“Those arms of the English language have gripped me too tightly”

The Bengali language for me, though once half-alive, died with him in many ways. When I occasionally tried the language for size on my tongue when speaking to my nanu (my grandmother), there seemed to be no muscle memory of it. Part of me wanted to blame my family members for discouraging me, who’d greet my failed attempts to speak Bangla with teasing. But I also felt shame. Shame because my elderly grandparents left the cradling arms of Bengali to develop a relationship with their English-speaking granddaughter. Shame because Little-Nabiha would snicker in the bosom of English as a first language when she’d hear nana say ‘fences’ or shout nonsense at bus drivers — not unlike how people tease me when I speak Bengali. Those arms of the English language have gripped me too tightly, making it harder to reach out to the people in my family who have never felt their embrace. And I am only beginning to unclasp the hold that the fingers of English have held on my tongue for so long.


Mountain View

On long distance loss

Not unlike the way nana balanced utilising and temporarily discarding the comfort of silence, I balance between embracing and challenging comfort when it comes to language. When nanu calls, I force myself to speak Bengali; even those awkward silences that indicate my inability to find the right Bangla words are appreciated by her. I beg my father to speak in Bengali when I can see him trying to verbalise his anger through English, a language that will never fully understand the extent of his emotion. In doing so, I see his facial expressions transition from that confused space between speech and thought into ones resembling relief, pairing them with Bengali gestures and intonations that I will never replicate but have come to understand. I jokingly greet my mum with “what you saying?” simply because I want to, and because she has learnt what they indicate even if she doesn’t know what they precisely mean. By no means have I found a definitive solution to language barriers for Bengali-British families. But what I have found solace, in balancing between retreating into the warm embrace of my native language and knowing when it would be good to try the embrace of another.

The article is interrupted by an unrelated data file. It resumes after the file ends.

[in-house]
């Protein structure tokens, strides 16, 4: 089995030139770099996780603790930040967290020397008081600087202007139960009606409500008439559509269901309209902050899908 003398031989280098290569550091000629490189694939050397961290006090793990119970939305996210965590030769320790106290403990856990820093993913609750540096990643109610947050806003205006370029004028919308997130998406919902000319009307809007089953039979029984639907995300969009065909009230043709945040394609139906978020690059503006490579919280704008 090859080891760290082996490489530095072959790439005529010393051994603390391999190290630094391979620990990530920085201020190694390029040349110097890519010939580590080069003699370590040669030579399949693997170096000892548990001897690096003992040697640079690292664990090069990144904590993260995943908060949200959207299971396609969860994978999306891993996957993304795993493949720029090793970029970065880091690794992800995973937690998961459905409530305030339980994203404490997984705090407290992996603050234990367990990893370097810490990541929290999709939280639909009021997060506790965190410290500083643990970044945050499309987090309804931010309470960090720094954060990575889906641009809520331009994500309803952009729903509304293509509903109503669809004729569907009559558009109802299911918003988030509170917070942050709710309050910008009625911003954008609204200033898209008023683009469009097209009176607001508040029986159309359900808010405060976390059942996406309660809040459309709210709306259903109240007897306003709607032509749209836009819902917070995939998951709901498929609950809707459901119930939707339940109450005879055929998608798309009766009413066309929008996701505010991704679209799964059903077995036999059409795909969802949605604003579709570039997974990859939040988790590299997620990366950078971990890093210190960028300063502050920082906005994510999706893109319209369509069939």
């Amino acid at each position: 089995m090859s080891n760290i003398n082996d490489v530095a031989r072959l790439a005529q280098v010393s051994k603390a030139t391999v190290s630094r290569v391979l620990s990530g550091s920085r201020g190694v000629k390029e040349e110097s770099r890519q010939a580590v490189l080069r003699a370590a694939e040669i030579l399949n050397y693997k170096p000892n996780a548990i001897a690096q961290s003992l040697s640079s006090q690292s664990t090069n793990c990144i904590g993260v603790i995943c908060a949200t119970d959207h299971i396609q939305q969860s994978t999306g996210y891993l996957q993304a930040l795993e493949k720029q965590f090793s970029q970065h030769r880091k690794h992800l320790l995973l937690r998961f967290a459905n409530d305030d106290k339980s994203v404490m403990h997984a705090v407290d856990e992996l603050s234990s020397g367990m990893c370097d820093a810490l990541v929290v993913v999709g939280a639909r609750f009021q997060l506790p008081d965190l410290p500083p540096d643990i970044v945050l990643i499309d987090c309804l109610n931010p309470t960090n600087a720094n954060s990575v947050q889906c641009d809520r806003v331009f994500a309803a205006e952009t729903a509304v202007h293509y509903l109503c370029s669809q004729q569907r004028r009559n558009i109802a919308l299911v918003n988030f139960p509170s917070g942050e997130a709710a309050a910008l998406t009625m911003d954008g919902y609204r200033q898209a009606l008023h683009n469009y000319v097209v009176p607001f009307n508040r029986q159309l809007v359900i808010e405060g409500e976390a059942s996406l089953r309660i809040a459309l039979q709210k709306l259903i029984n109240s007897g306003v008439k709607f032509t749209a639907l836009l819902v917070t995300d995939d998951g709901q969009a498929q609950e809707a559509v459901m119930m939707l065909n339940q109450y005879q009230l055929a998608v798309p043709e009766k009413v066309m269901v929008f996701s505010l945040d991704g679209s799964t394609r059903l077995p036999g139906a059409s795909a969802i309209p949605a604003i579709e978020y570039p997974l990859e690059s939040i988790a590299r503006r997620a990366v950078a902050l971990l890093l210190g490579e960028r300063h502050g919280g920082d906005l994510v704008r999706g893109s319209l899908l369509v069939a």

Twenty Pakistani mangoes lay on the kitchen table, bought by my mum after I’d nonchalantly mentioned I liked them once. The offering of leftover Papa John’s “fixer” by my nanu leaves me smiling. That feeling of my brother silently pulling me into a long hug — after God knows how many years — straight after burying my grandfather is a feeling I still cling to four years on. The words “shokhol fuwayn shaytayn” ring in my ears as a grown woman. Through small pleasures, Nana’s love is kept alive. He was my first love and my first loss. And my love for him has made me realise that I cannot afford to lose Bangla.

In memory of Danis Ullah